that it's important for me to wait until I know exactly what I want done
and where it goes, before having it done. I really love the permanence,
though, but since the work is forever, it's important to really think it
Since my first tattoo I use them to mark myself in ways that have meaning to me. they are decoration but not only decorative. My favorite one is the crest of St. Joan which I had done on my chest. It is very beautiful and I had it done in homage to the greatest (female) saint, one of the few who were not simple virgin/martyrs (I feel it important in my life to be neither).
My body image has improved exponentially since being tattooed. I often tell people who ask "why", that I love my body and so I decorate it. The same is true with some piercings I have. Being tattooed or peirced has made me much more aware of my skin and my flesh. In a way its fighting againstr that idea that mind/spirit is good and body is base and defiled. That Christian spirit/body split was a bad idea.
16. Heather, 25
I wanted my first tattoo to
be small so I could get a feel for the process. However I also wanted it
to be in an obvious place, so I chose my face. I had a small tatoo of a
ladybug sketched onto my right temple. I wanted a tattoo in part because
I have many scars on my body from a pregnancy, and since the birth of my
child my complexion has gone from good to rather acne prone. i had a desire,
after all of these marks I didn't ask to have, to be responsible for a permanent
brand of my own design and choosing. The choice of an insect is significant,
I would like to have several more tattoos of other members of the insect
world. I collect them and keep them, dead and living. The next one will
be a praying mantis I've had since August.
My life has not been drastically affected since my tattoo, but i have some concerns that it could be with respect to jobs. Some mainstream employees may find it strange.
The good things about my ladybug are: the original experience of having the work done was great because someone I know and like alot did it for me at it's just how and where I wanted it to be, and finally when I see my relfection I'm always thrilled to see it still there, it hasn't rubbed off yet.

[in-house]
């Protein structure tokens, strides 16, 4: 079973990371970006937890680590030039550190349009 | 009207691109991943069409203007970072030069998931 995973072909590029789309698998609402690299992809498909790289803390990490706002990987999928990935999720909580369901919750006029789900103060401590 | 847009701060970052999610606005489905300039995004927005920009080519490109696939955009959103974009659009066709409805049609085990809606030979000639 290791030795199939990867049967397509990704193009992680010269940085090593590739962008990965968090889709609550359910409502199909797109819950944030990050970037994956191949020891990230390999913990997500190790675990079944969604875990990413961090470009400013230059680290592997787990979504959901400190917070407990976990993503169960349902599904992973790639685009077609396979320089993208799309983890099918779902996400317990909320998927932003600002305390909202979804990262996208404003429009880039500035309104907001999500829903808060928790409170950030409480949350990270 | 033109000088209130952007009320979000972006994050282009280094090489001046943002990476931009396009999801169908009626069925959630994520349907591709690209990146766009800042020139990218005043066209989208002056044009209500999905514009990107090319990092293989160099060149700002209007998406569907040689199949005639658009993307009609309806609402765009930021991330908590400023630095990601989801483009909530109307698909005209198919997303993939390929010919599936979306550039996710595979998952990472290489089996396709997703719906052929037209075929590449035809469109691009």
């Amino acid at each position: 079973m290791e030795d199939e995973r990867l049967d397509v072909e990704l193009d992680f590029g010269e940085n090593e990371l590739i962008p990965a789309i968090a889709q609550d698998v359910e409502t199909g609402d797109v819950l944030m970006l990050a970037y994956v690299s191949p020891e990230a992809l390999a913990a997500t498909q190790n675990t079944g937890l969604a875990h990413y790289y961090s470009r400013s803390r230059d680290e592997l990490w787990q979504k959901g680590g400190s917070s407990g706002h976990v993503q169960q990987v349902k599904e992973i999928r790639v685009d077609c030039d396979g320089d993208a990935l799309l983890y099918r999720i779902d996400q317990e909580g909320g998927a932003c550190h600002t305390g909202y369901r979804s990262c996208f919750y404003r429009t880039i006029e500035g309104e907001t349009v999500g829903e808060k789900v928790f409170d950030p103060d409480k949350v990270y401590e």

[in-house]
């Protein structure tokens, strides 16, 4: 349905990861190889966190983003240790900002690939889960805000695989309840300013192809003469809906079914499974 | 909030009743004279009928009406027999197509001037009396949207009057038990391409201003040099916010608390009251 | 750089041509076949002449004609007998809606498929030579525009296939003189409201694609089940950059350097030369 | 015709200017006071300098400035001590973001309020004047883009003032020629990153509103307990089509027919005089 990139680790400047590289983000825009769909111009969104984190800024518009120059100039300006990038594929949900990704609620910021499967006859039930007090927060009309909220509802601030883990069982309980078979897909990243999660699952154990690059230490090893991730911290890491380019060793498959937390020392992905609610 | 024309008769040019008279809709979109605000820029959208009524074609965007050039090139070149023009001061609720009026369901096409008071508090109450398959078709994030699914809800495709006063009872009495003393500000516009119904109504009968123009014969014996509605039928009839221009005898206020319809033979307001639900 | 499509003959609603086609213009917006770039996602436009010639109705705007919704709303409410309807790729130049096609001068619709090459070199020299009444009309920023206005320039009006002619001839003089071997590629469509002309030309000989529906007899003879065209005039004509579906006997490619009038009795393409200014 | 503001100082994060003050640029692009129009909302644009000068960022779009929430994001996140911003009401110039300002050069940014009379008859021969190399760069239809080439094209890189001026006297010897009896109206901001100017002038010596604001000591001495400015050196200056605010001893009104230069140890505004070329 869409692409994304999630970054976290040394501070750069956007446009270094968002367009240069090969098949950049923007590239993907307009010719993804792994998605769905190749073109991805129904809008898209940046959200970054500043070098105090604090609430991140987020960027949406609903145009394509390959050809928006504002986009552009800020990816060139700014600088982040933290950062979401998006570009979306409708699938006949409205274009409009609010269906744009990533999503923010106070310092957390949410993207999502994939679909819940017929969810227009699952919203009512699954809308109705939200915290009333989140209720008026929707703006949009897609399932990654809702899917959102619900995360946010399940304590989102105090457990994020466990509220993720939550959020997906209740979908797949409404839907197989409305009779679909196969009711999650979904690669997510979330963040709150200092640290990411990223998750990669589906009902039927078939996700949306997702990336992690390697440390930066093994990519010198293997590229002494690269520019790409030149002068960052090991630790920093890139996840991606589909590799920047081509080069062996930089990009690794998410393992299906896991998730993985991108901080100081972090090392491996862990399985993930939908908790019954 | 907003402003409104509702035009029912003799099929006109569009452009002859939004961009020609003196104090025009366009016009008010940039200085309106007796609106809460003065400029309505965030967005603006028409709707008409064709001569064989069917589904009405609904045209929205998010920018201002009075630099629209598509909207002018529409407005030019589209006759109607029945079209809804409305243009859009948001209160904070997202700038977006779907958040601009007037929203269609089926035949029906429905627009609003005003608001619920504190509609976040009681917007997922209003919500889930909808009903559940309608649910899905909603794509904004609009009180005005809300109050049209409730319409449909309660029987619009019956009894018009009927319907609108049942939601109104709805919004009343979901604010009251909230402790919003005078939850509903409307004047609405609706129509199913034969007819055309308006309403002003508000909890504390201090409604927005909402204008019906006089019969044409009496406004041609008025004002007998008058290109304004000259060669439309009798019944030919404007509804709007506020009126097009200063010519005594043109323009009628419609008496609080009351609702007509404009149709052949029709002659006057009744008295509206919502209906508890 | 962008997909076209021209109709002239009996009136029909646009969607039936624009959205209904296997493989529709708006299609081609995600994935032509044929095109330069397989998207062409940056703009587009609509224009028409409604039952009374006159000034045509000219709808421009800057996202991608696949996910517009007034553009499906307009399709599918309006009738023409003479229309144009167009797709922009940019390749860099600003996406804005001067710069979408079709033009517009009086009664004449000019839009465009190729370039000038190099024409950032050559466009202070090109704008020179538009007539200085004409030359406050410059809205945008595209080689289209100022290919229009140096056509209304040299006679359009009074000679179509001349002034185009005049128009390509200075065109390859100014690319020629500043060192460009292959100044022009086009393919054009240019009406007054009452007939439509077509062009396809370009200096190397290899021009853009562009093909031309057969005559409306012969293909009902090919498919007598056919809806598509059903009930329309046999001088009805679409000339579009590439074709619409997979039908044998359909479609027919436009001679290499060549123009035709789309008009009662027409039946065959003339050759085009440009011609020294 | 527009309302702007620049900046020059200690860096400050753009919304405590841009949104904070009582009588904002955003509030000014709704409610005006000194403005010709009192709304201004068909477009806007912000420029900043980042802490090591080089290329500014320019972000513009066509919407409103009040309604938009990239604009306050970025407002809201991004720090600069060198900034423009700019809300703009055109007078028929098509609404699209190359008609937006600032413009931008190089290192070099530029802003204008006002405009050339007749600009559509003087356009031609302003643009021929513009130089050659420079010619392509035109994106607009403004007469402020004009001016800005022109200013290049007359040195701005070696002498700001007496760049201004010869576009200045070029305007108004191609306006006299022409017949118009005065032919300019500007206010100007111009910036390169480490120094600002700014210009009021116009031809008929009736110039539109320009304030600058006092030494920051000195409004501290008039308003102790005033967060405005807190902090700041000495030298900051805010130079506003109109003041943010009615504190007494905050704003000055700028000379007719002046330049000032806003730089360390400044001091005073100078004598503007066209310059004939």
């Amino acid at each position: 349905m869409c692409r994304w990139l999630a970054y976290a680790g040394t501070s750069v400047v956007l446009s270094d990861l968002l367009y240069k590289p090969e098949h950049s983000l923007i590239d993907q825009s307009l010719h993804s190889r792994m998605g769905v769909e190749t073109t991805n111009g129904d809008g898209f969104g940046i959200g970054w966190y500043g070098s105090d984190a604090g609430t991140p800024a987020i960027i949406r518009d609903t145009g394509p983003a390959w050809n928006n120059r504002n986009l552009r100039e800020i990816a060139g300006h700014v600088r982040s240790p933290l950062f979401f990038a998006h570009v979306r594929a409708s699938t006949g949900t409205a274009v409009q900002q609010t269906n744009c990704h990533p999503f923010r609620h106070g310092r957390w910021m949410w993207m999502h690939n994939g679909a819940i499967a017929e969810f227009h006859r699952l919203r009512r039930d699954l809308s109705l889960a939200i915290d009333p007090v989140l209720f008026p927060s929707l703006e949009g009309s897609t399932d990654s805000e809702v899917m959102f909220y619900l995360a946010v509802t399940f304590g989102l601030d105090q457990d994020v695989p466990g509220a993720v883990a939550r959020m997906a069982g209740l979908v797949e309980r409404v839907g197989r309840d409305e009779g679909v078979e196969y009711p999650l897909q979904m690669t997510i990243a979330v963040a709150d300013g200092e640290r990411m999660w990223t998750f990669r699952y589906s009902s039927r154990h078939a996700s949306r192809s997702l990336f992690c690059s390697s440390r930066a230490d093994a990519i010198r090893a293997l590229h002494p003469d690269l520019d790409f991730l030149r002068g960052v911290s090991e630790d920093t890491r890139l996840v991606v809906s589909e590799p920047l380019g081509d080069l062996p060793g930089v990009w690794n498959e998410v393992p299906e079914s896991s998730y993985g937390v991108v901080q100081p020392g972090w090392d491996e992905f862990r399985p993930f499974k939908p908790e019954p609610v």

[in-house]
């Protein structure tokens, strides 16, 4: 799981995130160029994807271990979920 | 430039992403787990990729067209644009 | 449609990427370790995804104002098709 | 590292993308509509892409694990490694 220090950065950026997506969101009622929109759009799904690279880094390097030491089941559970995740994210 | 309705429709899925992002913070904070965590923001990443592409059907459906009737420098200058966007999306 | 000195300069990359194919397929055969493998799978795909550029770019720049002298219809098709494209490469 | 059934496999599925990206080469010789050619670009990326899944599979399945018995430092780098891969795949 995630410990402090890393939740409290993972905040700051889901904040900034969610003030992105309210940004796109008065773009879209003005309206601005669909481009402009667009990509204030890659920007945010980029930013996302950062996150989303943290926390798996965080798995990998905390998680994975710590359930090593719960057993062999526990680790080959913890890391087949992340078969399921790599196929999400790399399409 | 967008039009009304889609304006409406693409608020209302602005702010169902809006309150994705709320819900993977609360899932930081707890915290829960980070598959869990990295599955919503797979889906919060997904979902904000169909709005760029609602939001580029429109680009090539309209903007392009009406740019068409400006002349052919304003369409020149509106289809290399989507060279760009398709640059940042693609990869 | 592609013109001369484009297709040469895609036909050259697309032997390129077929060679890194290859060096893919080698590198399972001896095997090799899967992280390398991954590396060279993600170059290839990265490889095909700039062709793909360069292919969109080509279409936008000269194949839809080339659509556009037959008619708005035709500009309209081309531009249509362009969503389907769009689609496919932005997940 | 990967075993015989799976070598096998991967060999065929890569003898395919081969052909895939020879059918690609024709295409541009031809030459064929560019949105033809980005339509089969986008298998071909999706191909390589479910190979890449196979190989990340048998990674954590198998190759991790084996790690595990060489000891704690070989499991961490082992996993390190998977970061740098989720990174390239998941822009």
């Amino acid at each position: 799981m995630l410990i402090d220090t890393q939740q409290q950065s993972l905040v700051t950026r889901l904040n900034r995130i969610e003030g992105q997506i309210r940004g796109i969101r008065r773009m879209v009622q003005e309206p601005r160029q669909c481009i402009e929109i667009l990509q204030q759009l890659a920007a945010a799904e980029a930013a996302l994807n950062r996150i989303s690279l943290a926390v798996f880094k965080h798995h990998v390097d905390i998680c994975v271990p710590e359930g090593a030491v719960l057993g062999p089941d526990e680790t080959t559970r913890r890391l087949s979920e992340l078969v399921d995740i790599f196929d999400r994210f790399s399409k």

17. Maura, 26
The tattoos on my left arm are psychadelic
waves, scarabs and arabesques. I find these images some how fateful as though
they were beneath my skin at birth, only waitng for the proper moment to
emerge visibly and be indelibly traced. The scarabs I have designed for
my own body hold the shapes within their folded shells of Arabian doorways,
the doorways in the crowns, godesses, snkaes that entwine and beguile humankind
through yet more doorways. Their meaning to me is of everlasting question:
What is behind the door? What is beneath the skin? What do you want to do,
Maura, and where do you want to go?
I spend most of my life eating, partying, having nice afternoon cat naps and making paintings. Tattooing other people is the income that allows me such luxury. Being so extensively auto-didactically auto-tattooed is a fine thing for me, one who will never return to the land of respectability, or even waitressing. I like my tattoos They make me feel Special. Not more powerful in defiance of the world, just more powerful in conjuring my own lovely joke of life to the surface. I believe in being my own motion picturea spectacle, some might say. In reply to the notion that the body is a temple not to be defiled, I say,"My body is a temple waiting to have its vaulted arches painted". i know that one day this temple and its queen will go the way of all things. But I certainly also know that these images, which are of everlasting question, will never die.